Know Someone Who Refuses To Wear A Coronavirus Mask? Make Them Watch This Netflix Doc

Doctors in the 'Lenox Hill' coronavirus special via the Netflix press site.

In the opening scene of Lenox Hill's coronavirus special, hospital executives pack into a conference room to discuss their increasingly dire situation. The staff is working overtime on weekends, they're already facing mask shortages, and on any given shift, they're short-staffed by 10 people. Though the doctors appear calm, a mounting sense of dread courses through the room.

That was on March 9, four months after the show initially wrapped filming. But when the coronavirus began to spread rapidly throughout the country and the realization of what this would mean for healthcare workers set in, Lenox Hill resumed production.

Anxiety defines the episode. When Dr. Mirtha Macri arrives at work, the first thing she does is ask if the room's been cleaned, and she says that she feels like a "wounded soldier" trying to fight the virus while pregnant. Later in the episode, she breaks down and simply says to the camera, "Today was a very bad day."

The show is honest about the devastating effects of the virus, on both patients and providers. Dr. Linda Kirschenbaum describes how her patient was using a tracheostomy and a feeding tube before suffering from kidney failure, while another doctor has to break the news to a family member that the treatment is failing. As the episode crawls from March to May, the ticker for the number of infected New Yorkers rises to one million. At one point, senior administrator Cathy Fogarty has a meeting with the staff and explains that they can turn to her for counseling if they're experiencing what feels like PTSD.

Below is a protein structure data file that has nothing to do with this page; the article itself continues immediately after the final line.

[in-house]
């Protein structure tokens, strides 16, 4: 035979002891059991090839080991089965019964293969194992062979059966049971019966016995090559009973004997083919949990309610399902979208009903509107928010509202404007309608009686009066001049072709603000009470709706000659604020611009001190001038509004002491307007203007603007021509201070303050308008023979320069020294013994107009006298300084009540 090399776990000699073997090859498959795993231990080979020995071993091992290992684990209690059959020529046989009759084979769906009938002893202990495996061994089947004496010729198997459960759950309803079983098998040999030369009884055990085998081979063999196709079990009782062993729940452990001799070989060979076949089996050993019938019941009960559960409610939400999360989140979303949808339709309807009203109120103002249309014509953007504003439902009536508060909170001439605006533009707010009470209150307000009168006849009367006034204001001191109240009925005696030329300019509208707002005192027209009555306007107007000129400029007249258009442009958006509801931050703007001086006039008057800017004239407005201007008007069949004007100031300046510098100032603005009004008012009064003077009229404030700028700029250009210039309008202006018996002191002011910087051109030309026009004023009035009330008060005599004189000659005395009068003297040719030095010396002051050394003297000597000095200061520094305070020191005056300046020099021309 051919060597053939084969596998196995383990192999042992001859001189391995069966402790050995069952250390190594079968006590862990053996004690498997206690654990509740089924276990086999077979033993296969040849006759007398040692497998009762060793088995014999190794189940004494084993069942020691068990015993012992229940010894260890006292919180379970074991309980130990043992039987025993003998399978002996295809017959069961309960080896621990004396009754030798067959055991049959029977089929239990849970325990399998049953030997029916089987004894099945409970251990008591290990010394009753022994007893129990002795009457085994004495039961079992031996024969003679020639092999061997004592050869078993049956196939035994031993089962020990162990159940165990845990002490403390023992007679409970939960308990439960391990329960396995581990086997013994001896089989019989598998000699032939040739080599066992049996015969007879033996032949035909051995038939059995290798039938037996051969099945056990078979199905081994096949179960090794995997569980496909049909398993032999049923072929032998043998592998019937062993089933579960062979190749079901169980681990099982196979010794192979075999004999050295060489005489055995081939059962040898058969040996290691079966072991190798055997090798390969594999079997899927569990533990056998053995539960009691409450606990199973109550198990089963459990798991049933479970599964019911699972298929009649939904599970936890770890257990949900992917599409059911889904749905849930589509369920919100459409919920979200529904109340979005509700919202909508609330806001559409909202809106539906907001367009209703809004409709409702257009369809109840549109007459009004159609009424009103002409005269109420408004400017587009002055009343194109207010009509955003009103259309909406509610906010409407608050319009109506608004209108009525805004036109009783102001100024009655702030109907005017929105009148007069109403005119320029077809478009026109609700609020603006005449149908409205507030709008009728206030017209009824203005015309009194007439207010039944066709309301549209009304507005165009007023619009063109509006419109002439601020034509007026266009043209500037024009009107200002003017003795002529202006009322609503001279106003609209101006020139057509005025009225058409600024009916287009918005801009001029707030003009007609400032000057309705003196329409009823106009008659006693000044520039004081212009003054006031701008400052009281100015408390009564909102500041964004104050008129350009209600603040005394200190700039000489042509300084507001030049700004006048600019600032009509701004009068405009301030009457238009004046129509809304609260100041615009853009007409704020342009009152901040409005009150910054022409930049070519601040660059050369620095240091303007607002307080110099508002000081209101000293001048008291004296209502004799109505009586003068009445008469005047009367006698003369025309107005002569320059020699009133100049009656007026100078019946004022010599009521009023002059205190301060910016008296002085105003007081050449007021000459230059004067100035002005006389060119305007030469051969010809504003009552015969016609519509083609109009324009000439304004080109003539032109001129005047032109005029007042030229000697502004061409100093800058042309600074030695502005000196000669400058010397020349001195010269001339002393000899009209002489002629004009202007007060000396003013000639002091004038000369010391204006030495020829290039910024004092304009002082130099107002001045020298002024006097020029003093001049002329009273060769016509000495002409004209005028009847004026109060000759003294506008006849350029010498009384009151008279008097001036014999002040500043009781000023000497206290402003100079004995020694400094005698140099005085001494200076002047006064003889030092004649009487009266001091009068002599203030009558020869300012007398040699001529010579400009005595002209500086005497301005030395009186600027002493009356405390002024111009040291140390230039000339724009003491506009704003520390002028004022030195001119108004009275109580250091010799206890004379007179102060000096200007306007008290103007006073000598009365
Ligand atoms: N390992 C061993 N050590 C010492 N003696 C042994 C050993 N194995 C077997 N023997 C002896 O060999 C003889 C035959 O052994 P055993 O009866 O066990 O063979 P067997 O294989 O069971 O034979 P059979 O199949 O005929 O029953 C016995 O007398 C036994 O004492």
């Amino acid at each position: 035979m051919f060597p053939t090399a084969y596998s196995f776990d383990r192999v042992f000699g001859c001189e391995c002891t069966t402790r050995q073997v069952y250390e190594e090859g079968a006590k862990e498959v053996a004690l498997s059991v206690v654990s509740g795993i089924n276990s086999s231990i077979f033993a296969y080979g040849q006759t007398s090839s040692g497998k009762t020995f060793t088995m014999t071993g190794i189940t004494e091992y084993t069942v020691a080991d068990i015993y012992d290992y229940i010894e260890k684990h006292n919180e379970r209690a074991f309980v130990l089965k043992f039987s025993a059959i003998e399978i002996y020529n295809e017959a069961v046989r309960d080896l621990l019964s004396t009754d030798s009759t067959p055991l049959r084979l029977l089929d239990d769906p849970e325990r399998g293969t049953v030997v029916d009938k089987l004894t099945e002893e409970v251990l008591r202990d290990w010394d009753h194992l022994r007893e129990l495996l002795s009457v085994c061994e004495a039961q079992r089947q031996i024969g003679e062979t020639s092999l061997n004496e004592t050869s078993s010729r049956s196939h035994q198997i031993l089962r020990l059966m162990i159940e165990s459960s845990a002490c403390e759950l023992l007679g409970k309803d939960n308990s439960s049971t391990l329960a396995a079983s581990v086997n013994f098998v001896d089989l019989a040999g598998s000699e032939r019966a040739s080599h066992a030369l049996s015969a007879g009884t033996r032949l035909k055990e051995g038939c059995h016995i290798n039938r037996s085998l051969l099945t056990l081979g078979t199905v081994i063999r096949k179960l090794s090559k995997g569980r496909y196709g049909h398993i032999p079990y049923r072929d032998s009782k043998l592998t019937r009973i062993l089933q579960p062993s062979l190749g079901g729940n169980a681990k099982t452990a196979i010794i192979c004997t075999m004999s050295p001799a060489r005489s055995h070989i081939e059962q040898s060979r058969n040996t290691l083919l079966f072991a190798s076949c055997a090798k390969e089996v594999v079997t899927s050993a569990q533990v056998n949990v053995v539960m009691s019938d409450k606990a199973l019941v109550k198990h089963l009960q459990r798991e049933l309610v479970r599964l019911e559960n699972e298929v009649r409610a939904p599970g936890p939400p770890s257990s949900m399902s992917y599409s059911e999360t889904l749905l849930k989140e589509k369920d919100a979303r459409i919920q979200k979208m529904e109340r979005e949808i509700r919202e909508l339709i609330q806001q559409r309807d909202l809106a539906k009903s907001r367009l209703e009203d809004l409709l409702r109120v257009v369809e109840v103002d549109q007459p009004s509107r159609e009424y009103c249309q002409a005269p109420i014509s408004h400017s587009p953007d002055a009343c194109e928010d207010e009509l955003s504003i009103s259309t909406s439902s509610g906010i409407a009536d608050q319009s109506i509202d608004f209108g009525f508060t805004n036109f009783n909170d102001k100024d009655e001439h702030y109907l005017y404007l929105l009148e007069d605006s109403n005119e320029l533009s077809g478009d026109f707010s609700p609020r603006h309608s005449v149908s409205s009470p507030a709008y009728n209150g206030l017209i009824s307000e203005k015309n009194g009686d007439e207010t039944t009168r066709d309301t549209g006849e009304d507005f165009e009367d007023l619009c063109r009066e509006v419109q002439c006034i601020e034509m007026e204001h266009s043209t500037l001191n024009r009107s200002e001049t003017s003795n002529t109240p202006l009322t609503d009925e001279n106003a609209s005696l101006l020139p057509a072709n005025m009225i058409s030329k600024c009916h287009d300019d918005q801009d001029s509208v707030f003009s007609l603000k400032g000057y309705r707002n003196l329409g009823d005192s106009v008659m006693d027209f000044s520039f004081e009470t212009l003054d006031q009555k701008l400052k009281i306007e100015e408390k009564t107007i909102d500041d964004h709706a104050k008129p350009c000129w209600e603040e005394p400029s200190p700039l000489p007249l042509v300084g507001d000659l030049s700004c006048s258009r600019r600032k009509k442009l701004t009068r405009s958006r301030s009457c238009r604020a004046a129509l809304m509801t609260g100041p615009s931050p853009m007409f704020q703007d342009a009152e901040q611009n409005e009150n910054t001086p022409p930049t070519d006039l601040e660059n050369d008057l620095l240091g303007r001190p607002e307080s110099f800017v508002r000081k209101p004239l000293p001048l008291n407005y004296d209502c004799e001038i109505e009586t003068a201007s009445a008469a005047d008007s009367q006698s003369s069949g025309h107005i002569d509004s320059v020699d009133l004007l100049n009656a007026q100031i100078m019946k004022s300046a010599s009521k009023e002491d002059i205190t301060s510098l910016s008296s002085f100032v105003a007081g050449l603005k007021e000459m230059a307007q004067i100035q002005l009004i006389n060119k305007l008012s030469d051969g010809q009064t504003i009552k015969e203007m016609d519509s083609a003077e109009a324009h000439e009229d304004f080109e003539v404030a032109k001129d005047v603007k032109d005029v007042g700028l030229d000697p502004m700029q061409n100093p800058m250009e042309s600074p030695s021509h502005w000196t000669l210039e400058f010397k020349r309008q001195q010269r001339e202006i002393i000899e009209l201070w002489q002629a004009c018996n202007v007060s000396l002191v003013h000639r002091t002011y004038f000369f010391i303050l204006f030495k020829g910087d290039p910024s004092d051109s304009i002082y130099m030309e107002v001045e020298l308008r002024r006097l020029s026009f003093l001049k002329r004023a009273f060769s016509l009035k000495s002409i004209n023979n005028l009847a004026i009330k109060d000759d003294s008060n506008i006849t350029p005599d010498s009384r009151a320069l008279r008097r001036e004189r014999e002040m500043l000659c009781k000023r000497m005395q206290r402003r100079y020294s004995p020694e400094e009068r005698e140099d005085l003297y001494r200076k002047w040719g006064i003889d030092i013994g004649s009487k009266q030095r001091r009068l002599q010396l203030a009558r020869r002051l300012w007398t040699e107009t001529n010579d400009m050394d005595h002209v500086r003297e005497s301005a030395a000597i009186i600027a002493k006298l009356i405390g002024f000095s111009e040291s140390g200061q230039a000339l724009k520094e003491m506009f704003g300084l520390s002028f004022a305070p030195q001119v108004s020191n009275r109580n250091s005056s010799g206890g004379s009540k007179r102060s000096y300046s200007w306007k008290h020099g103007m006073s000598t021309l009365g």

Because they all have to isolate from their family members, it's difficult to shake off the specter of tragedy, even at home. “Many of us are going through very personal and emotional changes,” Macri says. “All of us have family. All of us have loved ones.”

The episode ends with the Lenox Hill health care workers marching with candles and holding a vigil in the parking lot. They say the names of their lost patients, family members, and coworkers. Later, thousands of masked Black Lives Matter protesters march by outside while the Lenox Hill doctors kneel in the street with a sign that reads, "You clap for us, we kneel for you."

It's not a political episode, but "Pandemic" delivers a strong statement that many will surely read as political anyway. It clearly demonstrates the importance of continuing to take the virus seriously, even as states reopen and the federal government downplays rising case numbers. Though no one turns to the camera and literally says, "Wear a mask," it's impossible to miss that message when you see how much tragedy the healthcare workers are dealing with on a daily basis. They shouldn't have to suffer so people can get a haircut or drink mimosas on a patio again. And as the final shot of protesters illustrates, we're an interconnected community; anything that affects some of us affects us all.